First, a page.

The owner of Brooklyn Girl Eatery, Michael McGeath, declined to comment for this story, but is no stranger to politics. Over recent years, he donated repeatedly to conservative Mayor Kevin Faulconer and City Councilmember Chris Cate, as well as to Roberts in his recent uncontested bid to retain the supervisor seat for District 4, which represents most of the city of San Diego.
Beyond the politically connected McGeath and Roberts, the establishment is also backed by Paul Robinson, a prominent leader with the pro-business Lincoln Club, who invested more than $1 million in the restaurant, according to disclosure forms.
Robinson, who sits on the San Diego County Regional Airport Authority, also has ties to Roberts, having treated the supervisor to at least two San Diego State University basketball games last year, according to disclosure forms.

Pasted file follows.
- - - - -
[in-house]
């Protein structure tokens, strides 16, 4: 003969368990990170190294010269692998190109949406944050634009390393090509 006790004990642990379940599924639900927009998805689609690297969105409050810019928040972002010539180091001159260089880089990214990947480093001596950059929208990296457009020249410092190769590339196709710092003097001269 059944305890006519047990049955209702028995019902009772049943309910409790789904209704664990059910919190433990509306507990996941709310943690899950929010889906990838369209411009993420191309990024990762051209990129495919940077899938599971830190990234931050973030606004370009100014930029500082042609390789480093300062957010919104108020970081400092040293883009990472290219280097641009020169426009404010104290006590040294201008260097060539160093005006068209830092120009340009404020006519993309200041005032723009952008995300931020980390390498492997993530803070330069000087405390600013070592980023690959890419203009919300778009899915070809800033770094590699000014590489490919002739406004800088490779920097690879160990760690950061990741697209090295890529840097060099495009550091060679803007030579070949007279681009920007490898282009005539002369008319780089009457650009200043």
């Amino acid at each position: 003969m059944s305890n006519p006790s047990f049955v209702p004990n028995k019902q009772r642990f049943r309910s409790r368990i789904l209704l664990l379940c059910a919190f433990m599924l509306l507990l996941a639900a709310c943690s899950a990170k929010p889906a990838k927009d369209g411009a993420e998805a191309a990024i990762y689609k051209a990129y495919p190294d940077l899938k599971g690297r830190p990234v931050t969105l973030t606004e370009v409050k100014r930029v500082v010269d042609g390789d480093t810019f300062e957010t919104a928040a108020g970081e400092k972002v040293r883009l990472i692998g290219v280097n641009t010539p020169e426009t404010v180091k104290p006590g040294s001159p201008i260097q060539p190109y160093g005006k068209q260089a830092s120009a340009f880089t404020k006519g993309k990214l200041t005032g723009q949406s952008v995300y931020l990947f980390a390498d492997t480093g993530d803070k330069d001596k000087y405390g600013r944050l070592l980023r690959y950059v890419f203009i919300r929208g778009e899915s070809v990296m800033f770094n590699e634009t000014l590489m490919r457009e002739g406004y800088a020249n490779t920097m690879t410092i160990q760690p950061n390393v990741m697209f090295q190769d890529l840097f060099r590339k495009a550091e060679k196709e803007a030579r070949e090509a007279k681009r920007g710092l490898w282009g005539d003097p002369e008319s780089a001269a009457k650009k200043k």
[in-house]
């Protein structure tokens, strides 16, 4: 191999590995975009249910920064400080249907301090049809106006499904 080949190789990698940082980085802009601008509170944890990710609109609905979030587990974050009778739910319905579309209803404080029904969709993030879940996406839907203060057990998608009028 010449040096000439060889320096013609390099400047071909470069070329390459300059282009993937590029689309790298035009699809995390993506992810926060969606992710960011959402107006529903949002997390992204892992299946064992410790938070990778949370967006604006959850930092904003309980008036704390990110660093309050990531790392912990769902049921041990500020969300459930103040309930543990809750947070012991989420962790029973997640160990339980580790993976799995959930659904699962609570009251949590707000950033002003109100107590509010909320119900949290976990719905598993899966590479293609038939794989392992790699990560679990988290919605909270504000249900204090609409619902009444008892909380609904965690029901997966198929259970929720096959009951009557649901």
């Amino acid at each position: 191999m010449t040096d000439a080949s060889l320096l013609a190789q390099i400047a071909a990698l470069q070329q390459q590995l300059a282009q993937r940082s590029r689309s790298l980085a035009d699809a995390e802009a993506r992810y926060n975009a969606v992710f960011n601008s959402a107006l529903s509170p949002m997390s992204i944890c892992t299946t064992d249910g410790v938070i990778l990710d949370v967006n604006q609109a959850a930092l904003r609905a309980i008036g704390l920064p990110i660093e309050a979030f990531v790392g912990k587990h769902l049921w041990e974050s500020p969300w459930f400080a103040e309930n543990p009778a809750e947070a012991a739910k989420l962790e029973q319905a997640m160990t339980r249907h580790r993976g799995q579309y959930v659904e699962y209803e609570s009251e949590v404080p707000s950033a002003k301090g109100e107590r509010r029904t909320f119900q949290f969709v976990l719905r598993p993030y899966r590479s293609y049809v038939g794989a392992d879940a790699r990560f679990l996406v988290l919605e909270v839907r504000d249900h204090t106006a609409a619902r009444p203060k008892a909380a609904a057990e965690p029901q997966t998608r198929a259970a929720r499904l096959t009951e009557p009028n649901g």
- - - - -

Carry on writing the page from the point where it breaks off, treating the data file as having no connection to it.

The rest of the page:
If these power players were concerned that the proposed bike plan would affect business, they weren't alone.
In January, the Hillcrest Business Association, which opposed the original bike plan, entered into a four-month contract for $20,000 with one of the state's most powerful lobbying firms, California Strategies and Advocacy.
"The first thing would be that the closure of the ramp is taken off the table," said Benjamin Nicholls, the business association's executive director, at its January meeting.
During the meeting, which is posted to YouTube, California Strategies lobbyist James Lawson laid out his tactics for stopping the on-ramp closure and keeping the parking spots.